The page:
Why The Hiker’s Haute Route
It’s not often that our guides divulge their favorite Ryder-Walker hiking tour, but 15-year Ryder-Walker veteran and senior guide Ken Fuhrer finally spilled the beans. Will this inspire the rest of our trip leaders to break their silence? Maybe with the help of more wine.
Here is the Hiker’s Haute Route in Ken’s own words.
When people ask me about my favorite hiking tour, I usually give a decidedly vague answer. I usually skirt the issue by talking about the trip I like “this year,” or I’ll defer to something that happened at “that place.” Truth be told, my favorite Ryder-Walker hiking tour is the Hiker’s Haute Route. There. I said it. The Haute Route is definitely my favorite hiking tour, and not just because it’s the summer version of the legendary ski tour either.
I like the Haute Route for many reasons, but I really dig the way it begins above Chamonix, France, with the legendary Mont Blanc mountain chain reflecting in the high alpine tarn, Lac Blanc. It’s a great way to start a tour.
There is also nothing that compares to the chocolate-almond croissant that you can only find at a particular bakery in downtown Argentiere. A croissant, I must add, that actually brought tears of delight to one of our guests, an in-the-know New York specialty food grocer, as he stood on the French/Swiss border on the Col du Balme.
I love the lakeside village of Champex, and the three generations of the Favre family that greet you at the Hotel Belvedere. They’re doing it right! But course, I’d be remiss if I didn’t mention the hiking and the unexpected, progressive views of all the big, dreamy mountains.
From the views of the Matterhorn as we ascend the Pas de Chevre, to the Dent Blanche and its cozy position with the Weisshorn as we look east from the Col du Torrent, the views are as good as it gets in the Alps. In addition to the views, the trail itself amazes me. We follow ancient paths that have connected these valleys for as long as history has been keeping record.
The great Val d’ Herens cows deserve some credit too, big black and often sporting their numbers from the early season wrestling matches. The cows still have their sides adorned with chalk numbers from the annual Combat de Reines, (the “Battle of the Queens”), and it looks like they survived a demolition derby. With large horns and bells clanking, the cows are an instant crowd pleaser.
It must be said, that the Valais is also the greatest wine region in all of Switzerland. On the Haute Route, we get to try local wines featuring unique hybrid grapes and delicious blends that always surprise.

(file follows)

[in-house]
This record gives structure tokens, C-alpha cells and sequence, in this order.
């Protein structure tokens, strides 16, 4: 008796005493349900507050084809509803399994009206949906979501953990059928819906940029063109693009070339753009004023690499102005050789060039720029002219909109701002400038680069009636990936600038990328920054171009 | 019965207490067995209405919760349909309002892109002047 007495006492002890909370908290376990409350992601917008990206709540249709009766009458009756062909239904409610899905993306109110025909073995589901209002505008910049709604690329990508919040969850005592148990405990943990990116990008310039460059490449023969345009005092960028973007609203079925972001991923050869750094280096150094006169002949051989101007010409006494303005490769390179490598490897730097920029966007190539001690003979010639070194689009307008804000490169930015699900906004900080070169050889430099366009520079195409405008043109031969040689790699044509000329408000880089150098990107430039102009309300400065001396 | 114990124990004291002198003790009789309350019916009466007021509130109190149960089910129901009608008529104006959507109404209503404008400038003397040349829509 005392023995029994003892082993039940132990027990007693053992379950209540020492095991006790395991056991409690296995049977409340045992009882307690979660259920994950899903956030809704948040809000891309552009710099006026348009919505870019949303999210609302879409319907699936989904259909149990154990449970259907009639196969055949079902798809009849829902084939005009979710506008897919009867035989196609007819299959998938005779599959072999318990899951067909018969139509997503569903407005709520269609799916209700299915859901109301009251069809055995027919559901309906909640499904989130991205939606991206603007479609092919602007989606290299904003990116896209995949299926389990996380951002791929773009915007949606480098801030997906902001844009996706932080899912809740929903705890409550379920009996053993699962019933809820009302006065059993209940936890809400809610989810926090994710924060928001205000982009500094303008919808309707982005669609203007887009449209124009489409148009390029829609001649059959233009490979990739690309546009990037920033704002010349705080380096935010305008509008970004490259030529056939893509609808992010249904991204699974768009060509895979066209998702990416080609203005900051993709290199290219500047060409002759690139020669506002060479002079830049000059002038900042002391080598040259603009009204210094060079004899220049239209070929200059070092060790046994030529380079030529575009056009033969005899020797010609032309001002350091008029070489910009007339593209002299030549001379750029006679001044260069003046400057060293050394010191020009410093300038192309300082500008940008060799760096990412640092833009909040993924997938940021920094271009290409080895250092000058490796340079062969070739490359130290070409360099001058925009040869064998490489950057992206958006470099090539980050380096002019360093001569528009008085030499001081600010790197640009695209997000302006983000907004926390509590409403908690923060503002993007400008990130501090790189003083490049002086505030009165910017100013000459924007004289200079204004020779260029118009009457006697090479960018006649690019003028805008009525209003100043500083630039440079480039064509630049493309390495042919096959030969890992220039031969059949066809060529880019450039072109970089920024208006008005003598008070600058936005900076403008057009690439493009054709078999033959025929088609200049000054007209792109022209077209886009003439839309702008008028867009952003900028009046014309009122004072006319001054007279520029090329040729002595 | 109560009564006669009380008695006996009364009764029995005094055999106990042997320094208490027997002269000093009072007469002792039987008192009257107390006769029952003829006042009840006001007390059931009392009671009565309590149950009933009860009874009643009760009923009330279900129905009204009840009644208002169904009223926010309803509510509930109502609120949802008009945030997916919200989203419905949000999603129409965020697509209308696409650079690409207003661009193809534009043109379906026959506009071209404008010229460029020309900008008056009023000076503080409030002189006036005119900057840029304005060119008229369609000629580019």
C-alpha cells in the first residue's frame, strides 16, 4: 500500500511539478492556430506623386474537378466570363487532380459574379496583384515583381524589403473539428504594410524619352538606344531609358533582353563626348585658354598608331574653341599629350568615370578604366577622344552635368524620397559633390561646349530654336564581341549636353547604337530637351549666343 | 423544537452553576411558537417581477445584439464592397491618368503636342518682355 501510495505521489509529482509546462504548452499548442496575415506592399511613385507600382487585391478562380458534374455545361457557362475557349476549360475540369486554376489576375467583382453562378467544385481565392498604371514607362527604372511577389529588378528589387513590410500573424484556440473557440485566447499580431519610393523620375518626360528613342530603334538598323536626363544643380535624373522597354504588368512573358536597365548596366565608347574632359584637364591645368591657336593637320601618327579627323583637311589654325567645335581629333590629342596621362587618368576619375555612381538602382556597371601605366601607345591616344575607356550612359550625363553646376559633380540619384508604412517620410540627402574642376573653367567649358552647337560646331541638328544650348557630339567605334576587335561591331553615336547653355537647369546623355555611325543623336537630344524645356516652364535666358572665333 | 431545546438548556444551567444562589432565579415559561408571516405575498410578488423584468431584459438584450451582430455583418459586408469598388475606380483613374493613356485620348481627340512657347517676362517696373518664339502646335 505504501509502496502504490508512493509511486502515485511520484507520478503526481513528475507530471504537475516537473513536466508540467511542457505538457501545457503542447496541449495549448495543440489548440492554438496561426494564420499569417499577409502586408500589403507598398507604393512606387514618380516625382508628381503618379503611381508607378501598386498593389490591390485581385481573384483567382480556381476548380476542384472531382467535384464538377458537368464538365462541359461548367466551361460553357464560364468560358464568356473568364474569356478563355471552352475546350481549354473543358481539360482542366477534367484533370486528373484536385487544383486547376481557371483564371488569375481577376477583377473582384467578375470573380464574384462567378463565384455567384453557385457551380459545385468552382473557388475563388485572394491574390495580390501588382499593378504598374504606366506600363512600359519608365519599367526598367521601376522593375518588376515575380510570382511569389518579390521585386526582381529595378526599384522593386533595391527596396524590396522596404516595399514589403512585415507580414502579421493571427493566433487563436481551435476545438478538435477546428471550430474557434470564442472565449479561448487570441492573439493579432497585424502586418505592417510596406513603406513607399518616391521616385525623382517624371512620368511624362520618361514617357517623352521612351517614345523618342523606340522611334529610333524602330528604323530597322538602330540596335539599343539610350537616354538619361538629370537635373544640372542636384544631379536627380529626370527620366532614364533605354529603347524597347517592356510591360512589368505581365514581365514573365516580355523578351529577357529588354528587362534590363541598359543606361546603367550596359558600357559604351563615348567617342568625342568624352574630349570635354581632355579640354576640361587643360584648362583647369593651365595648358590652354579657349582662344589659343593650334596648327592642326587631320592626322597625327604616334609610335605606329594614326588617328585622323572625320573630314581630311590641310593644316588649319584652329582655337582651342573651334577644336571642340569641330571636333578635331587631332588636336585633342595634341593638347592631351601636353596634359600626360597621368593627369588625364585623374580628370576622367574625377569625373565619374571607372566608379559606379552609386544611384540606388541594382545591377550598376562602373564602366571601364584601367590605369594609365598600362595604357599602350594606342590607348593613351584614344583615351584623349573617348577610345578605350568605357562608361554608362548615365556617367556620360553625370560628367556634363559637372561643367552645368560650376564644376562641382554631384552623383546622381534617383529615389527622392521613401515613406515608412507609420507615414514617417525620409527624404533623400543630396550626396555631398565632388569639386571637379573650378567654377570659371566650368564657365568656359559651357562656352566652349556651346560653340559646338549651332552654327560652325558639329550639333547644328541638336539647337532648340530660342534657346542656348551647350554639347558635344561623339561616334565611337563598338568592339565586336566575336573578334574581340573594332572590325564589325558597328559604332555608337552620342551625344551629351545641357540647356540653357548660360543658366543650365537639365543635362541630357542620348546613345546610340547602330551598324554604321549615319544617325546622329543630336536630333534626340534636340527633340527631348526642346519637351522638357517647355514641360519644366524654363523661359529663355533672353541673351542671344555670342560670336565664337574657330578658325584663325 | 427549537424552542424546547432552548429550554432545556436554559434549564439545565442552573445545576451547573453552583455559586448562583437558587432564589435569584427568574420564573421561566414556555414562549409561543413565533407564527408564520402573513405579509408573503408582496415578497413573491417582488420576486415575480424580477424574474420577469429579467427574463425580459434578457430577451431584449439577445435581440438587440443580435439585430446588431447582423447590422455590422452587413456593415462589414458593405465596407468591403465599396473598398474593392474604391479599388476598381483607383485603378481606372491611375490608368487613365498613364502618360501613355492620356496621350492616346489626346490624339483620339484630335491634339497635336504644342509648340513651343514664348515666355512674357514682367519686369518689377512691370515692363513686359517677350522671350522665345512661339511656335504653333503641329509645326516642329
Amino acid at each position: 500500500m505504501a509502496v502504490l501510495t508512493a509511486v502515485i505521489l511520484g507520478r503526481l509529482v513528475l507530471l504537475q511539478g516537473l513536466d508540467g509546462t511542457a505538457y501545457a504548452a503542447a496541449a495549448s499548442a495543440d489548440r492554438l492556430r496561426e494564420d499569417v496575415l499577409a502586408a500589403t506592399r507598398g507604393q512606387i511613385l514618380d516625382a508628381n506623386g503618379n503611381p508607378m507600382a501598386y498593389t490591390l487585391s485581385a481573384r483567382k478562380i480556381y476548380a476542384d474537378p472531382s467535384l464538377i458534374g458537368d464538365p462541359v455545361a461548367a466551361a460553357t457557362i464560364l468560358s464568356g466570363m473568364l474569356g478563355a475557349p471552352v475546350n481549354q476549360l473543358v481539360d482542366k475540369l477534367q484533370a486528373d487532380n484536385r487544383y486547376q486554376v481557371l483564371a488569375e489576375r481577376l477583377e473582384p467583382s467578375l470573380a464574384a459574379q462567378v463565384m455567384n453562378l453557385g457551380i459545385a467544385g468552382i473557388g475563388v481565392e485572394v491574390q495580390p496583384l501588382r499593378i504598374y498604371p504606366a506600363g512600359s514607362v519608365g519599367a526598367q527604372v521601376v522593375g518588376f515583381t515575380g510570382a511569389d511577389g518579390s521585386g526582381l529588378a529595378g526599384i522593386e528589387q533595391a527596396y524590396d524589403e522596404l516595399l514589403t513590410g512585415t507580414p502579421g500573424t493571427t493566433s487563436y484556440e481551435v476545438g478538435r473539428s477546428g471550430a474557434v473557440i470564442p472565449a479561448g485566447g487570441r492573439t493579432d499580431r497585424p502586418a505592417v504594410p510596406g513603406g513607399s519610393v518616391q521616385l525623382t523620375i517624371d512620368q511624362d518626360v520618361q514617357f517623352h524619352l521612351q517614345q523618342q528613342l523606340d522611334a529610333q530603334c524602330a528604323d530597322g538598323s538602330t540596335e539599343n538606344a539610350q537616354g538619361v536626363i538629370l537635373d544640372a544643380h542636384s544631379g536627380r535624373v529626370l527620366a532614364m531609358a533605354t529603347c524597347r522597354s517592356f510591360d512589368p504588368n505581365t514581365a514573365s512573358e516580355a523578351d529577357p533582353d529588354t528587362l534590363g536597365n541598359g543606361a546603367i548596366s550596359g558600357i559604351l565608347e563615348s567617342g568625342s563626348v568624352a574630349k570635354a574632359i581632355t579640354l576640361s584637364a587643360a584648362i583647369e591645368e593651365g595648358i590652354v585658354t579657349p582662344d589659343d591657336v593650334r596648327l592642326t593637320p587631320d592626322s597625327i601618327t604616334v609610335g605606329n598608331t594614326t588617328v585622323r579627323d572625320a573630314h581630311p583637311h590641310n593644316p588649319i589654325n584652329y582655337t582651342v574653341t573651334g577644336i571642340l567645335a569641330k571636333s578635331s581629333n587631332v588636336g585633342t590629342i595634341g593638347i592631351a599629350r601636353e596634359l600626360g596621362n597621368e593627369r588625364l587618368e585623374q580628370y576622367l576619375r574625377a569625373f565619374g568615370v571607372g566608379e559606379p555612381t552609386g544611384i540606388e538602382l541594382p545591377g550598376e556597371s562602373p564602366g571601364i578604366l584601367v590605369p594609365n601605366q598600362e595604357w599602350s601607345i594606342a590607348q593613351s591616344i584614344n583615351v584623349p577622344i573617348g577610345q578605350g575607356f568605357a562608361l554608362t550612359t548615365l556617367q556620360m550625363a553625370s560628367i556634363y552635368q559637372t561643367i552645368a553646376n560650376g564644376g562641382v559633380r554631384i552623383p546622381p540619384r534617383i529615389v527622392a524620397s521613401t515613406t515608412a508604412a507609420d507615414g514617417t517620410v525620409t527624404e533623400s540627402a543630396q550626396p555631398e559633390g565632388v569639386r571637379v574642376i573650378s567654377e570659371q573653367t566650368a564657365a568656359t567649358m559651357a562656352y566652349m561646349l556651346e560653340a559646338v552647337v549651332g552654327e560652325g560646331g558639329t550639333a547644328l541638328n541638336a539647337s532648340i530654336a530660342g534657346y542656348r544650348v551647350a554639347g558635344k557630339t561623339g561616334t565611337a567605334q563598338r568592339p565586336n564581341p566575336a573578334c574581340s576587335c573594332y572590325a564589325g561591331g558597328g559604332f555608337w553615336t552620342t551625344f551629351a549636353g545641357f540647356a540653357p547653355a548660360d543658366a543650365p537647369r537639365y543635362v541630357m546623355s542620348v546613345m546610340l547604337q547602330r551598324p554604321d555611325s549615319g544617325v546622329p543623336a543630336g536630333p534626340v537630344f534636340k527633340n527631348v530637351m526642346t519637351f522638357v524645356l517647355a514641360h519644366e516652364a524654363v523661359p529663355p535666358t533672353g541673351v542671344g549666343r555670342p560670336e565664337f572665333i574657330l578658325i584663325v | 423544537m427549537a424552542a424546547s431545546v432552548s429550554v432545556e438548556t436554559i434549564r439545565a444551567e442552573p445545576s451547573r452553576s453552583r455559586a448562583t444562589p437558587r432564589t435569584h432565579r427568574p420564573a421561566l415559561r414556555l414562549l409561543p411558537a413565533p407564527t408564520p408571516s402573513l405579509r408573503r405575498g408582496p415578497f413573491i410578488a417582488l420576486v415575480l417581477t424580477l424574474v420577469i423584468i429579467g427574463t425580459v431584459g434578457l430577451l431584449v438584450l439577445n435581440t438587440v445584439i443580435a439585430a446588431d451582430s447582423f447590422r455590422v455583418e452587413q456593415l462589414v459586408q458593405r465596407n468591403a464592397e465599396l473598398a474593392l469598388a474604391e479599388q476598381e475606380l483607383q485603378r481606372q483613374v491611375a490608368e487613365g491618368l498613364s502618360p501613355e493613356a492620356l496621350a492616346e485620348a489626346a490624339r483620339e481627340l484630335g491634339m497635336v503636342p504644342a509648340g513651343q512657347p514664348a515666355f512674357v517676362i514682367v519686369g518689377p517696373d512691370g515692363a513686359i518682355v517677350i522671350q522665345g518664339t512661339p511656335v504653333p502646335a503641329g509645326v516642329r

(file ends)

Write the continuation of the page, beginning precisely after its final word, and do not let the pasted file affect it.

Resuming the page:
In addition to the croissants, and the cows, and the wine, I love hiking over the language line, crossing the Forcletta pass from the French-speaking part of the Haute Route to the German-speaking side.
Making the descent into the quiet and very remote Turtmanntal is always a treat. Then we recap the day and share trip stories with other ‘Haute Routers’ while the sun goes down. It is a valley that time has forgotten, a point driven home upon the following day’s arrival in the bustling capital of the alpine world; Zermatt.
The feeling of completion and accomplishment, while holding a beer and gazing up at the Matterhorn, provides the big finish for what is, I admit, my favorite Ryder-Walker trip.
We asked Ken how long he’s been hiking the Haute Route, and if he’s noticed any changes in area over the years. This was his response:
I have been doing the trip as far back as my first summer. I hiked it as a private trip with Ron and Jeff Silverman, who are still clients and happen to be our connection with Janice Kaplin, who, incidentally, made it on the cover of this year’s Ryder-Walker catalog. (She’s the girl on the far right). The trip was shorter then. We used to start in Arolla, and we hiked to Saas-Fe, skipping Zermatt. We still offer the shorter version. We call it the Swiss Haute Route because the hike stays entirely in Switzerland.
Anyway, I like the balance of the trip now, and, as it is the original High Level Route from France to Switzerland, it is only right to start in Chamonix, France and end in Zermatt, Switzerland. As far as changes go, change fortunately comes slowly to Switzerland (as many people know), and when something does change, it doesn’t change by very much. I would say that in the years that have gone by, I have changed more than the place!
Images: Top to Bottom: Col de la Forcletta by Ken Fuhrer; French pastries by Chris Pranskatis; Zermatt, Switzerland by Chris Pranskatis.